“We have to be patient”
On the brink of handing over command, Michael Lollesgaard finds it difficult to say if he has achieved what he hoped for when he took over as commander in May 2021. He is unconditionally most happy about the achievement of creating Iraqi ownership of the entire reformation process. He points to the fact that measuring success in NATO’s work in Iraq should be done in a five to seven year perspective.
”I think the course has been set. But we are working with huge systems and a military of 250.000 men. It is old-school procedures, it is meetings, it is pen and paper, and you cannot just write an email to all employees in the Iraqi Armed Forces and tell them about the newest policy. At the same time, you have to keep in mind that many of them are hardened combat troops. They are out fighting every day, so there is also a certain degree of resistance against reforms among them because they are very proud people. For that reason, we will not ram something down their throats. They must have ownership and think that it is a good idea, so it takes time. That’s just the nature of capacity building: Of course we can do it, we just have to be patient”, says Lt. gen. Michael Lollesgaard.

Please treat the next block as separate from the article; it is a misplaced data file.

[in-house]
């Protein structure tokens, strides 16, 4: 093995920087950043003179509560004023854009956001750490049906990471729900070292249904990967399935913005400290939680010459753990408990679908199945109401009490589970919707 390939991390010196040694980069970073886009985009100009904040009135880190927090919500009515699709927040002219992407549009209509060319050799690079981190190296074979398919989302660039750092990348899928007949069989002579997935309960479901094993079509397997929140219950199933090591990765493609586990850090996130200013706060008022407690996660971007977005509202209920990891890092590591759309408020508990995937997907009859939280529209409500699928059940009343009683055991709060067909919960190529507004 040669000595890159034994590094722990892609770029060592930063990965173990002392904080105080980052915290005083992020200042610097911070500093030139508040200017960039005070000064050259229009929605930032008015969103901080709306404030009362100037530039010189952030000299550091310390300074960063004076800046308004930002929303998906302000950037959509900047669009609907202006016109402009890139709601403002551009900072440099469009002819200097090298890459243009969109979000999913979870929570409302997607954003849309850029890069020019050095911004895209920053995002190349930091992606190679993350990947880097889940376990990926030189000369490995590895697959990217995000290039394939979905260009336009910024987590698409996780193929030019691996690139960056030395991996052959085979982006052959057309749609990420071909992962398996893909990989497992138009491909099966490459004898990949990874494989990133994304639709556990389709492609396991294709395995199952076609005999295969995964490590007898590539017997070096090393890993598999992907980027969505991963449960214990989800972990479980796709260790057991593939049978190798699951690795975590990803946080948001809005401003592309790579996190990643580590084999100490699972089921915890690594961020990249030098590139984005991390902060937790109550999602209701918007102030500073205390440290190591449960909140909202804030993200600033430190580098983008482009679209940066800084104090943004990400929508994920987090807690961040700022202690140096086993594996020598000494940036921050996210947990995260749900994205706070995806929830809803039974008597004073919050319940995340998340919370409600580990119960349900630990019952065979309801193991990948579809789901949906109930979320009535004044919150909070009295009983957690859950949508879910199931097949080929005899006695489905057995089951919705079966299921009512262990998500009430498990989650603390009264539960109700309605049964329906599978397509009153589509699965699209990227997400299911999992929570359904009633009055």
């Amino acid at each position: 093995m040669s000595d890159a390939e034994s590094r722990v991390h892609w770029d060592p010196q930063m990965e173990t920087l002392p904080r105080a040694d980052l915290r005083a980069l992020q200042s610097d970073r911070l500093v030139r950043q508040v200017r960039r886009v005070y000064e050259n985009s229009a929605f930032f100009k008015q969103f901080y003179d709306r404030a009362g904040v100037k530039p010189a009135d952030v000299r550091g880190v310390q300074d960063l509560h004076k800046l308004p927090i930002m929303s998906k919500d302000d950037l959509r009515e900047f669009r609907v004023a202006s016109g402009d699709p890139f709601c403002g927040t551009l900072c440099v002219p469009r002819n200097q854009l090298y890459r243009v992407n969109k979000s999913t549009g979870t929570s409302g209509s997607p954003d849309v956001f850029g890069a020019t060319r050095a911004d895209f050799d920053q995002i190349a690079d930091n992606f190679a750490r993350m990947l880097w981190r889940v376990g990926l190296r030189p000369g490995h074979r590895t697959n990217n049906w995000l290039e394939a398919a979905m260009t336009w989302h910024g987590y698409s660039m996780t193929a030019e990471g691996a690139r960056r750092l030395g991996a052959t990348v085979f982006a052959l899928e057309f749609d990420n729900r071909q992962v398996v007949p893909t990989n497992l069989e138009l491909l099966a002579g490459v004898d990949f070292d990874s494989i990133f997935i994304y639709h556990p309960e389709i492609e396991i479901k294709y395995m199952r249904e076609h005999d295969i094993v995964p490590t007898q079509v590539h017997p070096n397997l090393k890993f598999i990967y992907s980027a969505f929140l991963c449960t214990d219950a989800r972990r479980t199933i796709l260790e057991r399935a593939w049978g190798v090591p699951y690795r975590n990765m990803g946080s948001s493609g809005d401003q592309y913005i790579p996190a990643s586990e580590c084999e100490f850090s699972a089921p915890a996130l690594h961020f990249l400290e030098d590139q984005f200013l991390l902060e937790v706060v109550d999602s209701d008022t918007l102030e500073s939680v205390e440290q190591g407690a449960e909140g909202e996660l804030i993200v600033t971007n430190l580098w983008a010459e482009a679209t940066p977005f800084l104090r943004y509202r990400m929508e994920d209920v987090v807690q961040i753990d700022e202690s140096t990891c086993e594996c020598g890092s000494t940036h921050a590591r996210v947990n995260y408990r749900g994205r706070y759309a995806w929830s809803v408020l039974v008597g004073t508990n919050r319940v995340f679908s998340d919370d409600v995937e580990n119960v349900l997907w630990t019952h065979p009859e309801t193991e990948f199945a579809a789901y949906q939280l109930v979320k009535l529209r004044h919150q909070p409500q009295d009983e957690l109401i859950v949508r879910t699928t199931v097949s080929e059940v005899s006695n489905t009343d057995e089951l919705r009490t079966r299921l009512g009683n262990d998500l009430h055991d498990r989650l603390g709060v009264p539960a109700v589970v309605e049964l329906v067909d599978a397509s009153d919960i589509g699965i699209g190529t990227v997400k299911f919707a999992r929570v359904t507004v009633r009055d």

Photo: Tue Skals / Danish Armed Forces
The mission is still important
Even though Denmark are now transferring authority of the NATO Mission Iraq – NMI – to the Italians and at the same time ending the helicopter contribution, the Danish defence will keep contributing to the mission. Michael Lollesgaard do not wish to enter into a talk on whether or not Denmark should prioritize sending troops to the NMI, when they are also needed in Eastern Europe. Nevertheless, he would like to state that the mission in Iraq is still important.
“The mission makes a lot of sense. The region is important. Iraq attempt – as the only democracy in the region – to play a consolidating role, and it is important that we play a part in developing the Iraqi armed forces while keeping the Iranian influence at bay with the presence of OIR and NATO. Also in that respect, the mission serves an important purpose,” Michael Lollesgaard states.